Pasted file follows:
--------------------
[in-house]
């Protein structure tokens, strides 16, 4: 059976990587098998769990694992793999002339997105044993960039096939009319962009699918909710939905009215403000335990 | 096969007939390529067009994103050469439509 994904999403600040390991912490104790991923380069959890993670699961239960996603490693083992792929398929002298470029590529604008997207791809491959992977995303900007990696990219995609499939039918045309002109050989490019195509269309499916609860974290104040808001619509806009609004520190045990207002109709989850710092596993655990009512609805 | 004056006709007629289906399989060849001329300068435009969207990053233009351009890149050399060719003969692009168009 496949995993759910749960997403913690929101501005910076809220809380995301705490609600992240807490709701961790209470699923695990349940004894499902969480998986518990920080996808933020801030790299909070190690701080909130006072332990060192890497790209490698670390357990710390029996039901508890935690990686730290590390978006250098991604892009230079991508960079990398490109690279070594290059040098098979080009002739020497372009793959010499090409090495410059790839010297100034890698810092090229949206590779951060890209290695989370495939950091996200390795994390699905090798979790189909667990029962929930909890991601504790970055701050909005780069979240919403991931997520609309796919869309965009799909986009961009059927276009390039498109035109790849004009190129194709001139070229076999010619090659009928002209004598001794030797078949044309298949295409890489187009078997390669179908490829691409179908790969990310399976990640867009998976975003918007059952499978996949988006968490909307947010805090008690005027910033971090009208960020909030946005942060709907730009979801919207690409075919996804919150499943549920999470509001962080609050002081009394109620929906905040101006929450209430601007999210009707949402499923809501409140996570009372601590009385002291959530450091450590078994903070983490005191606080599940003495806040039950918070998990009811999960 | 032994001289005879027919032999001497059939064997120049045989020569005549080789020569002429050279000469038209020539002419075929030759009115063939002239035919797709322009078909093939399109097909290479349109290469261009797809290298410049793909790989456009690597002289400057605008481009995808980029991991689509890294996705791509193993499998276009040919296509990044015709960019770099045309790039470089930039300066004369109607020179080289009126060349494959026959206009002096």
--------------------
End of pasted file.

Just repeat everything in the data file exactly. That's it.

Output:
[in-house]
């Protein structure tokens, strides 16, 4: 059976990587098998769990694992793999002339997105044993960039096939009319962009699918909710939905009215403000335990 | 096969007939390529067009994103050469439509 994904999403600040390991912490104790991923380069959890993670699961239960996603490693083992792929398929002298470029590529604008997207791809491959992977995303900007990696990219995609499939039918045309002109050989490019195509269309499916609860974290104040808001619509806009609004520190045990207002109709989850710092596993655990009512609805 | 004056006709007629289906399989060849001329300068435009969207990053233009351009890149050399060719003969692009168009 496949995993759910749960997403913690929101501005910076809220809380995301705490609600992240807490709701961790209470699923695990349940004894499902969480998986518990920080996808933020801030790299909070190690701080909130006072332990060192890497790209490698670390357990710390029996039901508890935690990686730290590390978006250098991604892009230079991508960079990398490109690279070594290059040098098979080009002739020497372009793959010499090409090495410059790839010297100034890698810092090229949206590779951060890209290695989370495939950091996200390795994390699905090798979790189909667990029962929930909890991601504790970055701050909005780069979240919403991931997520609309796919869309965009799909986009961009059927276009390039498109035109790849004009190129194709001139070229076999010619090659009928002209004598001794030797078949044309298949295409890489187009078997390669179908490829691409179908790969990310399976990640867009998976975003918007059952499978996949988006968490909307947010805090008690005027910033971090009208960020909030946005942060709907730009979801919207690409075919996804919150499943549920999470509001962080609050002081009394109620929906905040101006929450209430601007999210009707949402499923809501409140996570009372601590009385002291959530450091450590078994903070983490005191606080599940003495806040039950918070998990009811999960 | 032994001289005879027919032999001497059939064997120049045989020569005549080789020569002429050279000469038209020539002419075929030759009115063939002239035919797709322009078909093939399109097909290479349109290469261009797809290298410049793909790989456009690597002289400057605008481009995808980029991991689509890294996705791509193993499998276009040919296509990044015709960019770099045309790039470089930039300066004369109607020179080289009126060349494959026959206009002096």